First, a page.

Thai governer calls conflict a divine test

Yala governor Dejrath Simsiri with a picture of the bomb blast (left) and the Safety Zone Programme at his office in Yala, Thailand.

YALA, Thailand - The conflict in the Muslim-majority south which had cost more than 5,000 lives could be a test from God for the people, the governor of Yala said.

Dejrath Simsiri said God could have brought the problem as a punishment for their past mistakes.

"This is the consensus of Malay-Muslim leaders about the unrest in their southern provinces.

"Sadly, the people have to endure the problem until it is resolved," he told a group of Kelantan-based journalists here.

The provinces most affected were Yala, Narathiwat and Pattani, where bombings and drive-by shootings occurred regularly since 2004.

The latest bomb attacks, which occurred here and in Hat Yai on March 31, killed 14 people, including two Malaysians, and injured hundreds more.

Dejrath said Malay-Muslim Thais should not view army deployment in the provinces as an interference in their lives.

He assured them that the troop presence was to provide security and help in socio-economic development.

"It has to be stressed that the problem is not about religious conflict," he said, adding that the death toll in the restive south included Muslims and Buddhists, who form the majority in the country.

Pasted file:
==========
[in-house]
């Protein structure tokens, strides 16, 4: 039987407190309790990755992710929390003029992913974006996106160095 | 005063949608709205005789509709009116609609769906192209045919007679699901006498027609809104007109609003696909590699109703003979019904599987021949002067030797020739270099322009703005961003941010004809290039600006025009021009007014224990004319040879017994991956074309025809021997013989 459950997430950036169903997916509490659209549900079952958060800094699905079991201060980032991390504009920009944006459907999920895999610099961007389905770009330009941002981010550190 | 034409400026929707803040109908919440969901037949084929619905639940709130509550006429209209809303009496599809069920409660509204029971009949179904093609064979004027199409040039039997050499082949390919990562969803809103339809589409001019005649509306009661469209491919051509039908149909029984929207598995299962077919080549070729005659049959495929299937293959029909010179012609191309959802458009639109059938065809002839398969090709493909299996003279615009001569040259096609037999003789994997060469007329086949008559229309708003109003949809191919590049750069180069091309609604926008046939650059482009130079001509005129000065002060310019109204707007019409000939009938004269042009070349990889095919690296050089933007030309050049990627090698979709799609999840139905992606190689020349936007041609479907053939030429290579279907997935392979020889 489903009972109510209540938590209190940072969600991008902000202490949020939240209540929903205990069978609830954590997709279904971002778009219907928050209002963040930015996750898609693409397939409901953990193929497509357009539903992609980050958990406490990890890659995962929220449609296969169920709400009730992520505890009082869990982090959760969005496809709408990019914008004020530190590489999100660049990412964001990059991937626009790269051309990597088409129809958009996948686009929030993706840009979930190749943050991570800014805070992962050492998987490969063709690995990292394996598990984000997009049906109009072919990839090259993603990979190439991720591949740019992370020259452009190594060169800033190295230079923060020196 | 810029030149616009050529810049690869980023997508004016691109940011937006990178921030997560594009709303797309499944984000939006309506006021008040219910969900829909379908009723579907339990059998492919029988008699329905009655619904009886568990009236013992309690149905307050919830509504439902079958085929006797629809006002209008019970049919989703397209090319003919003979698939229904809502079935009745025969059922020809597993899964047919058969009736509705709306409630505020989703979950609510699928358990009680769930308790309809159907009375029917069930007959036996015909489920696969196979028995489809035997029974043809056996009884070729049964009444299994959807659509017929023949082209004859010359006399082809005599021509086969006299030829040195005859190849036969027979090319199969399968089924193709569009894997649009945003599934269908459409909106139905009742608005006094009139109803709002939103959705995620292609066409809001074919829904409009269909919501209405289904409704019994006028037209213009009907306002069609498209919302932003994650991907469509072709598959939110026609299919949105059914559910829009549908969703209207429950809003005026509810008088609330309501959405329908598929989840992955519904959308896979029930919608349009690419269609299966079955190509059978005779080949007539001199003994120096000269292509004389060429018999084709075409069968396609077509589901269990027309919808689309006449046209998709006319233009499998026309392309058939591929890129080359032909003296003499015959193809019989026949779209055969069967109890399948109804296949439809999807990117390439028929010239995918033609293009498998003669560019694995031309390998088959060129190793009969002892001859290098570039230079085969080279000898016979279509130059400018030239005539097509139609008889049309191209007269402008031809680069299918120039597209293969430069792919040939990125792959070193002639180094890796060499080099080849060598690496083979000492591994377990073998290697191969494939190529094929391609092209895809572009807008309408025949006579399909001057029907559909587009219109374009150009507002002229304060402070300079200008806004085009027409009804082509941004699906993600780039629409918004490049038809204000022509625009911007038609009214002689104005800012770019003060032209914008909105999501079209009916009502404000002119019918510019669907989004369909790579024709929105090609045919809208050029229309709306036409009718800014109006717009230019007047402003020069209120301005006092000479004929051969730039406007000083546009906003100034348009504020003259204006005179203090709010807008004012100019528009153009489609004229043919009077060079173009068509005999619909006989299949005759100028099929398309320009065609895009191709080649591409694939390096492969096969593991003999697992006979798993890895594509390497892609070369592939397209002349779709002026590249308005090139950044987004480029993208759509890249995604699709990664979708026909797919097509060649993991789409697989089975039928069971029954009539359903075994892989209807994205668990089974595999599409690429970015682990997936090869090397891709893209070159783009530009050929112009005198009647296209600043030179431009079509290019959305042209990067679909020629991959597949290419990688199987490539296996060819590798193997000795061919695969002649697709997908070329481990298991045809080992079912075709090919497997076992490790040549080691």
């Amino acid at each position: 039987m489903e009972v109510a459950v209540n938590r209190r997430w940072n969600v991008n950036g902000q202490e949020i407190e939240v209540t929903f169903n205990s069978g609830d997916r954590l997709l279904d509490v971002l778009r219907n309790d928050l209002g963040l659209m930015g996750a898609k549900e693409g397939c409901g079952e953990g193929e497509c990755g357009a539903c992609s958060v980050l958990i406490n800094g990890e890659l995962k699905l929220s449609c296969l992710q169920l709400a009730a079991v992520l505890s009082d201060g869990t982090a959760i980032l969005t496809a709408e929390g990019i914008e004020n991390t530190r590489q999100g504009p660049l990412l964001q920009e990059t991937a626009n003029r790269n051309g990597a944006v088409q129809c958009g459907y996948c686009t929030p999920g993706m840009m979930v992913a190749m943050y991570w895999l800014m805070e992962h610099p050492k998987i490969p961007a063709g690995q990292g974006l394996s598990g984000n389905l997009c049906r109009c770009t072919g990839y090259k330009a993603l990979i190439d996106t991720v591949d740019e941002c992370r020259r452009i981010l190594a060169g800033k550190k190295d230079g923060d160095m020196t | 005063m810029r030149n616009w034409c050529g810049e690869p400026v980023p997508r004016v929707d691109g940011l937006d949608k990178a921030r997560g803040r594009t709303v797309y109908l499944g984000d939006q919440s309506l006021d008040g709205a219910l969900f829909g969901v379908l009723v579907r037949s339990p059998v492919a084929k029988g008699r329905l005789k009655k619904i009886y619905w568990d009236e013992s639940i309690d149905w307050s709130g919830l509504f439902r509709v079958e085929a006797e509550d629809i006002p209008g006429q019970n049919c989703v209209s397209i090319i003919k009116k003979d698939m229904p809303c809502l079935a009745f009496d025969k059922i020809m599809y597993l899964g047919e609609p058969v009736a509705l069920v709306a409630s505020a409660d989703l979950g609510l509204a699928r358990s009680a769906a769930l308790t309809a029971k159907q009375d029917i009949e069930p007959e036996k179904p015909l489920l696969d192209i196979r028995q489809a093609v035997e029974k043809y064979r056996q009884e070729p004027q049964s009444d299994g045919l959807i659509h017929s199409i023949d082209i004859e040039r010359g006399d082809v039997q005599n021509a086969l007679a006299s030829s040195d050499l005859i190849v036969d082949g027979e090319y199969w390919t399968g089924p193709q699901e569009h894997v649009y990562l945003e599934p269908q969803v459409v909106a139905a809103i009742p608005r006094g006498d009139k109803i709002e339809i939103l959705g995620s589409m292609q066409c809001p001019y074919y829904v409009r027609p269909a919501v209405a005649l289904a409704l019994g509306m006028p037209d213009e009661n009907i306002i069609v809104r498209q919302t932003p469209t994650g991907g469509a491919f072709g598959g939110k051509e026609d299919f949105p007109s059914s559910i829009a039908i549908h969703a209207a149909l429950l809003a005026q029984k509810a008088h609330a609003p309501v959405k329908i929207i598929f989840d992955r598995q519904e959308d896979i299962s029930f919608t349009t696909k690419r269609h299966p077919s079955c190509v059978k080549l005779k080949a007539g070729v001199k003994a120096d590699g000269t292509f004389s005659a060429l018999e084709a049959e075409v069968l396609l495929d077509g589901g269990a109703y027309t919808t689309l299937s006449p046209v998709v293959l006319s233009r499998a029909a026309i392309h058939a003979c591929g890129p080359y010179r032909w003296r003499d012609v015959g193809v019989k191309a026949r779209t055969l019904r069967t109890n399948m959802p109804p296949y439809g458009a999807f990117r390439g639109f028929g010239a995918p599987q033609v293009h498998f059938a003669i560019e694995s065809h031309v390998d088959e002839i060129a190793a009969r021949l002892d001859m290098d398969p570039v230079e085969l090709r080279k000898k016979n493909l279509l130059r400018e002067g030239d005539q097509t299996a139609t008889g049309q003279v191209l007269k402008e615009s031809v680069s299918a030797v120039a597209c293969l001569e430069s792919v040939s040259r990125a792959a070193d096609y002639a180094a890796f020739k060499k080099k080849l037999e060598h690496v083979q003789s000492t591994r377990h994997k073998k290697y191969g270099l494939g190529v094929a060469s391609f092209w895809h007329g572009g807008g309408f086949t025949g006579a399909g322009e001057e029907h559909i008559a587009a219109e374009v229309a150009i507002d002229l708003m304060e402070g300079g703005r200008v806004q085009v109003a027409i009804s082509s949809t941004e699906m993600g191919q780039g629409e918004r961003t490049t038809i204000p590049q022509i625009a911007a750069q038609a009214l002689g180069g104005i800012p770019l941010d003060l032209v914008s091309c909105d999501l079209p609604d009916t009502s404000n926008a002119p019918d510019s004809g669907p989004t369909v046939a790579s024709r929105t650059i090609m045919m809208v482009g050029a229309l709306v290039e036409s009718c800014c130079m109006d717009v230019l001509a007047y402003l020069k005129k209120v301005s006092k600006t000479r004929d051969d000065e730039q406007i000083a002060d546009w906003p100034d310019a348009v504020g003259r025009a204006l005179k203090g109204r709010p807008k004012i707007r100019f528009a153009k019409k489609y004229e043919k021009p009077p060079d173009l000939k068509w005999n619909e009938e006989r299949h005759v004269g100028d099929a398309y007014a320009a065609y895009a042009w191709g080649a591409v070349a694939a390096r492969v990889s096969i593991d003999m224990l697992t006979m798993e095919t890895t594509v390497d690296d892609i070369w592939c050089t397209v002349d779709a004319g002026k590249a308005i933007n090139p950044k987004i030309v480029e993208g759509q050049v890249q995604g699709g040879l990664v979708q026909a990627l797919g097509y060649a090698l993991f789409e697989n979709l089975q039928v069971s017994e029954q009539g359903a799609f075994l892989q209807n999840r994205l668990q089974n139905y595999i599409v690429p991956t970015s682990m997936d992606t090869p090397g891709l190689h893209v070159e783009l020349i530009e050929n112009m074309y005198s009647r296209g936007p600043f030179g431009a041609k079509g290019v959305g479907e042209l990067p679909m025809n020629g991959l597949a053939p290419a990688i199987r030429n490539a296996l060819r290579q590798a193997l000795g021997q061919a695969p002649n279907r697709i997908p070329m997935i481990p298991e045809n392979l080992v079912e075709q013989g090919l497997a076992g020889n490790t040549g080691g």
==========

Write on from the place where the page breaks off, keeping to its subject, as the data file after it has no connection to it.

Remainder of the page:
He said it was absurd for separatists to call their terror campaign as "jihad" (holy war) when innocent Muslims were also killed in the attacks.

Dejrath said they had instilled in the minds of villagers that the killings were justified under jihad as a means to win public support.

"But the true teachings of Islam is in direct conflict with their struggle. Just look at the victims -- they are ordinary people who are either Muslims or Buddhists."

He said Thai authorities were looking at the model used by Malaysia to unite the various races.

He said the policy could be tailored to suit the situation in the Thai south in rebuilding the society.

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